The Living Edens Madagascar-A World Apart Creature Features

What's a Lemur?
By Dr. Kenneth Glander Lemur in tree

Ask the person next to you what a lemur is and he or she may not even know it's an animal. Someone more acquainted with the tree-hopping, furry creatures might guess they're related to squirrels or cats. But the truth is, lemurs are more closely related to you and me.

Lemurs are primates, an order that includes monkeys, apes and humans. There are approximately 32 different types of lemurs in existence today, all of which are endemic to Madagascar; a single island country off the southeast coast of Africa.

In order to understand the differences between lemurs and other primates, it helps to go down a level. Primates can be broken into two suborders: anthropoids and prosimians. Monkeys, apes and humans are anthropoids. Lemurs are prosimians. Other prosimians include galgoes (bushbabies) found in Africa, lorises found in Asia, and tarsiers found in Borneo and the Philippines. Unlike all other primates, prosimians have moist noses and rely on their sense of smell to determine what is safe to eat and to distinguish between individuals in their social groups. Like other primates, prosimians groom themselves and their acquaintances, but because prosimians can't use their fingers in the same way, they use their teeth as a comb. In prosimian species, females play the dominant role. They get the best food choices in the wild, defend the group and choose with whom they mate.

Lemur reclining in treeProsimians are those primates that evolved before the anthropoids. The first prosimian appears in the fossil record about 55 million years ago, the first monkey about 45 million years ago, and the first ape about 35 million years ago. Before the appearance of anthropoids, prosimians were quite prevalent. Their fossils have been discovered in all corners of the world, including Europe, Asia, Egypt and even in the northwestern United States. While Madagascar broke away from Three young lemursAfrica more than 120 million years ago, it's puzzling to scientists that lemurs evolved only 55 million years ago. One of the theories of how lemurs got to Madagascar is that they rafted there on clumps of vegetation.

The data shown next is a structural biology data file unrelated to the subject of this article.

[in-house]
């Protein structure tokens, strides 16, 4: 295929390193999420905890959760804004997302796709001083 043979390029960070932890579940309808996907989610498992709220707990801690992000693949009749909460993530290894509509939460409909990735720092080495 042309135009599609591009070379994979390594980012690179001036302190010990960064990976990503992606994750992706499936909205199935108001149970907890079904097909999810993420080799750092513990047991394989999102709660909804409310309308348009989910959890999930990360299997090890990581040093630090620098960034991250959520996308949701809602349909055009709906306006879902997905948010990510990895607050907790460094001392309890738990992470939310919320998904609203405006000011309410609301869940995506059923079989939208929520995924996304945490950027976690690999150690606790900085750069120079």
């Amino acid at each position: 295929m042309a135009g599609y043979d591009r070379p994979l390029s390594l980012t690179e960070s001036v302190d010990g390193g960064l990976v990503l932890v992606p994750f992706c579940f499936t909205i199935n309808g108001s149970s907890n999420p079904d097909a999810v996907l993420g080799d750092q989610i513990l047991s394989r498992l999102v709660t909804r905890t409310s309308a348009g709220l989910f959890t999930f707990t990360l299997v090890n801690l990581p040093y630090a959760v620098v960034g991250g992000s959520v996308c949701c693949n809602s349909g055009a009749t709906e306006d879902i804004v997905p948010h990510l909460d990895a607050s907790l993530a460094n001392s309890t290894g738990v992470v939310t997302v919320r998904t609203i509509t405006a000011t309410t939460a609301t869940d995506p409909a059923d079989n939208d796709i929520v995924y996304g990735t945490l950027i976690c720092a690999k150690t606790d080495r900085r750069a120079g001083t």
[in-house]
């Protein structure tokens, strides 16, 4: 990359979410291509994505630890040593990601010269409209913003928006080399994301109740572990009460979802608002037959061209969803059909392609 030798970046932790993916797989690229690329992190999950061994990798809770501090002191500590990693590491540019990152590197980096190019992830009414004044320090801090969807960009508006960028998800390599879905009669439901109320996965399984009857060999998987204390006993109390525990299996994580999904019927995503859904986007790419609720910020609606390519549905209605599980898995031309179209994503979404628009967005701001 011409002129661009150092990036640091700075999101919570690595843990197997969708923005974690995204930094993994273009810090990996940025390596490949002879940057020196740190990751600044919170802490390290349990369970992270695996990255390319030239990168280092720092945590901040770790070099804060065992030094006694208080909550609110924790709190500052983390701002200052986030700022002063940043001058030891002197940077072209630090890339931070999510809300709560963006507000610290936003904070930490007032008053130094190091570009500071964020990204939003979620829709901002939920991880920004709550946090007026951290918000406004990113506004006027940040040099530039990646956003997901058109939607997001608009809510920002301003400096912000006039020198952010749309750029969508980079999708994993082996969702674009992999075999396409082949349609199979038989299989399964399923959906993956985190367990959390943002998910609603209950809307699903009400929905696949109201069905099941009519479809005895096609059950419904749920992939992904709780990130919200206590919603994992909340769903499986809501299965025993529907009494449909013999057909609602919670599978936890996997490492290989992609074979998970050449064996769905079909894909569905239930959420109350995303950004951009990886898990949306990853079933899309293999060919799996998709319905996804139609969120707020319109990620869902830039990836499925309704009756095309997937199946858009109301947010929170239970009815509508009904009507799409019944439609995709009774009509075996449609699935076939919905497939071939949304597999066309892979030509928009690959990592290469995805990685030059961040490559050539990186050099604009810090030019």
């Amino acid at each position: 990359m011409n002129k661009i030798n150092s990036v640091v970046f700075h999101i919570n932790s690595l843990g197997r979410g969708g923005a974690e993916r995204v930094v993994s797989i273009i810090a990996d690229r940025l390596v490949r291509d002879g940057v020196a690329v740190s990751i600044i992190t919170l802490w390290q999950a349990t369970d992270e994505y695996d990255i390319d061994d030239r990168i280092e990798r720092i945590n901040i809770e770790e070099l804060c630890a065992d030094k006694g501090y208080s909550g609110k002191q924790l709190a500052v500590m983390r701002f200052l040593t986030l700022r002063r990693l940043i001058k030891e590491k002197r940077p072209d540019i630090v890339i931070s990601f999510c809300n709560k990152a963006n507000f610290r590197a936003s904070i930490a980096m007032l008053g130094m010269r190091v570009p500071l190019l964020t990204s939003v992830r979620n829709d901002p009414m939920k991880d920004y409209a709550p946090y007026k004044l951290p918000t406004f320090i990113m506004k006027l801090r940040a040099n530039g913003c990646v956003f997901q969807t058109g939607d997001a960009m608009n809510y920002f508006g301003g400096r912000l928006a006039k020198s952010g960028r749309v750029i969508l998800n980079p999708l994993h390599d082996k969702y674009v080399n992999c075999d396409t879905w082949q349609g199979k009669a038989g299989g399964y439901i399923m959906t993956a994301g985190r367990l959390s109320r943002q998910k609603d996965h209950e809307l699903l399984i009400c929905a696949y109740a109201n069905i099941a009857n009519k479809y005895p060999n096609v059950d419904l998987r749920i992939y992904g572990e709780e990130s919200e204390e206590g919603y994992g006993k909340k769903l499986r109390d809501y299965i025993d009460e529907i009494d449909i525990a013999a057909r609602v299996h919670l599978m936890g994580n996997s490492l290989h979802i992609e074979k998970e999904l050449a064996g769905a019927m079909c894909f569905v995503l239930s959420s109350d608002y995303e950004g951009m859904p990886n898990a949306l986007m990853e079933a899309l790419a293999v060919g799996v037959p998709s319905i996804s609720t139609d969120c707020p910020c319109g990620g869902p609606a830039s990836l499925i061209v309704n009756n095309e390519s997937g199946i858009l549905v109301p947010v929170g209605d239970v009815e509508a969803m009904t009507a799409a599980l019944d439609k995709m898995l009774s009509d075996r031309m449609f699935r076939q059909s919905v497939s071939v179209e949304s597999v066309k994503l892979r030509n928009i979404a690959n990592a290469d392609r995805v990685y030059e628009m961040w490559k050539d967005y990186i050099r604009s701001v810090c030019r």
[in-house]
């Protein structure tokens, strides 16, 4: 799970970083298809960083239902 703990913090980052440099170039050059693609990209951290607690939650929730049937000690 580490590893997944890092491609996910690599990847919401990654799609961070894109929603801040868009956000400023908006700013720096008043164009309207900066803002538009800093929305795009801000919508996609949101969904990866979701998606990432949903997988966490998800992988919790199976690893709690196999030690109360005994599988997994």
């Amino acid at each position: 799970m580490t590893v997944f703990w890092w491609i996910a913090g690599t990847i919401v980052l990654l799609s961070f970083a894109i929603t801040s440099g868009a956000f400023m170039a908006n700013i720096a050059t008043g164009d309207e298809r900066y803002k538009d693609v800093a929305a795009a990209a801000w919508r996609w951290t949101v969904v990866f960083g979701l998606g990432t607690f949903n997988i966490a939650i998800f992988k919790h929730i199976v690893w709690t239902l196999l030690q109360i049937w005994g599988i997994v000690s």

Once monkeys and apes appeared, day-time active prosimians were out-competed and disappeared. Only night-time active prosimians occur outside of Madagascar because there are no nocturnal monkeys or apes in those regions (except for the night monkey in South America).

Since humans arrived on the island of Madagascar, approximately 1,200 to 1,500 years ago, 16 species of lemurs have become extinct, most likely due to habitat destruction and hunting by humans. The largest of the extinct lemurs was known as Archaeoindris and was about the size of a male gorilla. Some of these extinct lemurs were ground dwelling while others lived in the trees and moved very much like sloths. Generally, those species now extinct were among the largest and most slow moving of all lemurs.

In 1987, World Wildlife International declared that the lemurs are the most gravely endangered group of primates in the world.

Since 1991, Dr. Kenneth E. Glander has been the Director of the Duke University Primate Center in North Carolina. Duke's Primate Center is the world's leading facility dedicated to prosimian primates.


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